U.S. Politics Today just ran a U.S.A. Today story on the state of national nursing homes, and it’s not pretty.
The story maintains that over 600 of the nation’s nursing homes have low ratings due to dirty equipment, unsuitable living areas, unlicensed employees and a myriad of other issues.
Here is an in-depth look at the government ratings system from U.S. Politics Today:
How Are the Ratings Calculated?
The ratings system is based on three things:
– Health inspections
– Staffing levels
– Quality measures
Health inspection results are obtained by a “trained team of objective surveyors who visit each nursing home to check on the quality of care, inspect medical records and talk with residents about” the care they receive. This inspection is completed by state officials who are overseen by federal regulators. As a result, ratings may vary from state to state; because of this fluctuation, it is most helpful to compare facilities within the same state to maintain consistency and ensure objectivity.
The second tool used to determine the facility’s rating is a staffing level evaluation. This is calculated by comparing the ratio of residents to staff on site. This determination also takes into consideration what percentage of the staff is licensed according to the standards set forth by each state’s licensing board.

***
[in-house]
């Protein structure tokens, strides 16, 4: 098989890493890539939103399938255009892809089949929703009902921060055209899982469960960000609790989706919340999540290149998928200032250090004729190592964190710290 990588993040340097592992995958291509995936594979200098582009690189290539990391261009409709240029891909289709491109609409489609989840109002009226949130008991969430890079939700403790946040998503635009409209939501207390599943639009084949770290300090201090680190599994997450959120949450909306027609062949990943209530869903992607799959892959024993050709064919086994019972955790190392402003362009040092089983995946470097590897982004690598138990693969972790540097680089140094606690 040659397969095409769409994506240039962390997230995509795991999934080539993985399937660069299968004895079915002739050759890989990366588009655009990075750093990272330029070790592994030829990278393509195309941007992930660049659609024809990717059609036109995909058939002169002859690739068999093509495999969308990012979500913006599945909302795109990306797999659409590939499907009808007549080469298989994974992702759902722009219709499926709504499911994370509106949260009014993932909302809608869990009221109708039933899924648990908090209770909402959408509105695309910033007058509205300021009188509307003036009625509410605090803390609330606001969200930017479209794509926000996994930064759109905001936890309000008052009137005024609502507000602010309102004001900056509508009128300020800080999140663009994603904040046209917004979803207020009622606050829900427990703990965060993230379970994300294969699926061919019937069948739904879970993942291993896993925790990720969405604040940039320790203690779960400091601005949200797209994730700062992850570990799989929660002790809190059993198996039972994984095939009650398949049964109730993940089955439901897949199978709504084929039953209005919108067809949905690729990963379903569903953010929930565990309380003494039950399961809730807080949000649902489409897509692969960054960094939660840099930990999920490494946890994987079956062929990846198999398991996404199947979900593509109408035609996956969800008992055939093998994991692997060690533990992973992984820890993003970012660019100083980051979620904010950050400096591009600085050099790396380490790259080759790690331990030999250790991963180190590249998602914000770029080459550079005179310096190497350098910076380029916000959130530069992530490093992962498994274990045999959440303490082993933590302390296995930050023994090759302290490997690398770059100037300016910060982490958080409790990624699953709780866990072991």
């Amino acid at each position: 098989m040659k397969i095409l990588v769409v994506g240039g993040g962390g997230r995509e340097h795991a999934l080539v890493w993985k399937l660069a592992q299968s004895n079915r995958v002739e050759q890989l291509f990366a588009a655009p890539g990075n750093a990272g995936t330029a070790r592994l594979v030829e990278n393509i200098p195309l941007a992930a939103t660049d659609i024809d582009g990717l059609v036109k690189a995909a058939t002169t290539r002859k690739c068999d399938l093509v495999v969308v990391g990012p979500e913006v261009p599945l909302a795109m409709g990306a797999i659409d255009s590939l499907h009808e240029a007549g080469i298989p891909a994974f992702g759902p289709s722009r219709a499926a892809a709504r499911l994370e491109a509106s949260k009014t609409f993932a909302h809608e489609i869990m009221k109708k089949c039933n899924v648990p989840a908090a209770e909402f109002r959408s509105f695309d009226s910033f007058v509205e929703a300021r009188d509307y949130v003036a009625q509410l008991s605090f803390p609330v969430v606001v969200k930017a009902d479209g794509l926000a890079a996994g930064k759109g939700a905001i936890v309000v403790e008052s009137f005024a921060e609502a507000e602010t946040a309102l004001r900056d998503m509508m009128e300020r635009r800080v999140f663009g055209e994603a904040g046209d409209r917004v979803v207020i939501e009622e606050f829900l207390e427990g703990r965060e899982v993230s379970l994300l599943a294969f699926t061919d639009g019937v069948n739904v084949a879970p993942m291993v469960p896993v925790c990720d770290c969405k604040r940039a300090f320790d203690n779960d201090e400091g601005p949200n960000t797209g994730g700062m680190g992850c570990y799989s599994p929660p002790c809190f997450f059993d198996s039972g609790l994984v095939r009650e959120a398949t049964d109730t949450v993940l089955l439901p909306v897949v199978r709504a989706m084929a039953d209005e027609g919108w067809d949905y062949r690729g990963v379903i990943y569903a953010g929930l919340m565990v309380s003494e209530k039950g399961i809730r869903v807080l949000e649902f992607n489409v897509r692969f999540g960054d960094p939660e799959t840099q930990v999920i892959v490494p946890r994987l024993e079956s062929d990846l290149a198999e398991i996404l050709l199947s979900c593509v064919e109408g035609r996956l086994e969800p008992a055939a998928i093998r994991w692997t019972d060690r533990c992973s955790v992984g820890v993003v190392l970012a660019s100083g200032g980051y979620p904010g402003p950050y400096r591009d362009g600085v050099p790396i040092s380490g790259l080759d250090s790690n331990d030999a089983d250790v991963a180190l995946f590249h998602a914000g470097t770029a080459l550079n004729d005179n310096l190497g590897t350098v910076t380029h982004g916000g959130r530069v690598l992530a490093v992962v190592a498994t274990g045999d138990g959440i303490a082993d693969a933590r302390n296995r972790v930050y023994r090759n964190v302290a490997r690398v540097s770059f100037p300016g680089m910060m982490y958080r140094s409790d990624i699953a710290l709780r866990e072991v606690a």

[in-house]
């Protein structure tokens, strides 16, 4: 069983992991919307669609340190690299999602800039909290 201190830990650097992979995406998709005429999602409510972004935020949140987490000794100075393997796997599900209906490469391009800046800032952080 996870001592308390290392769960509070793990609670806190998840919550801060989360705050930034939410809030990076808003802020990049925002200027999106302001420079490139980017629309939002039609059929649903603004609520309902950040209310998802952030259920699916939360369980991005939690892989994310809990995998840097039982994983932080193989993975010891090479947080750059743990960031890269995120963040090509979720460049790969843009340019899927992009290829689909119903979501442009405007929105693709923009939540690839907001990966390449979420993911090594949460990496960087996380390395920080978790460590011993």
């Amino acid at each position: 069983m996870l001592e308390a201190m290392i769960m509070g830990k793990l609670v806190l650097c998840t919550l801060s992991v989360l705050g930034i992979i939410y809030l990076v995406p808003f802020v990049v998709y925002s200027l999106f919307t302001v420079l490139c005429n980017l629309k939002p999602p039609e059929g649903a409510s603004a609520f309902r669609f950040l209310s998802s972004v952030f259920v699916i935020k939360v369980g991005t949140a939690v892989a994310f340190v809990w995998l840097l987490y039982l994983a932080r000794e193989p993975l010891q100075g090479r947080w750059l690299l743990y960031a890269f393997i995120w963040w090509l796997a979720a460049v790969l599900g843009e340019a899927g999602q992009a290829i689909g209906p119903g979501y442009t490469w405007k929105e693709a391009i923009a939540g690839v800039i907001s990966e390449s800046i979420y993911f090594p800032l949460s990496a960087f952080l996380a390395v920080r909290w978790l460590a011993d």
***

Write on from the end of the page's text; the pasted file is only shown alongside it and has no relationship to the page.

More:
Quality measures, the final tool used in the rating determination, examine how a nursing home performs on ten specific aspects of care. It reviews both clinical and physical measures and can include how well nursing staff help residents self-feed, encourage personal hygiene and prevent and treat skin ulcers. This information is provided by individual nursing homes.
Using these three tools, the federal government rates various nursing home facilities on a scale ranging from one to five stars. The ratings are updated monthly, but the three data sources are reported on different schedules. For example, the inspections are generally conducted on an annual basis while the quality measures are often provided quarterly.
The biggest problem is that homes continue to score poorly, even after receiving one-star ratings in years past. Exactly 564 homes have scored a one-star rating in every reporting period since 2008.
Take action if a loved one has been abused or neglected at a care facility. For a free initial consultation, contact the Kosieradzki Smith Law Firm online or toll free at (877) 552-2873 today.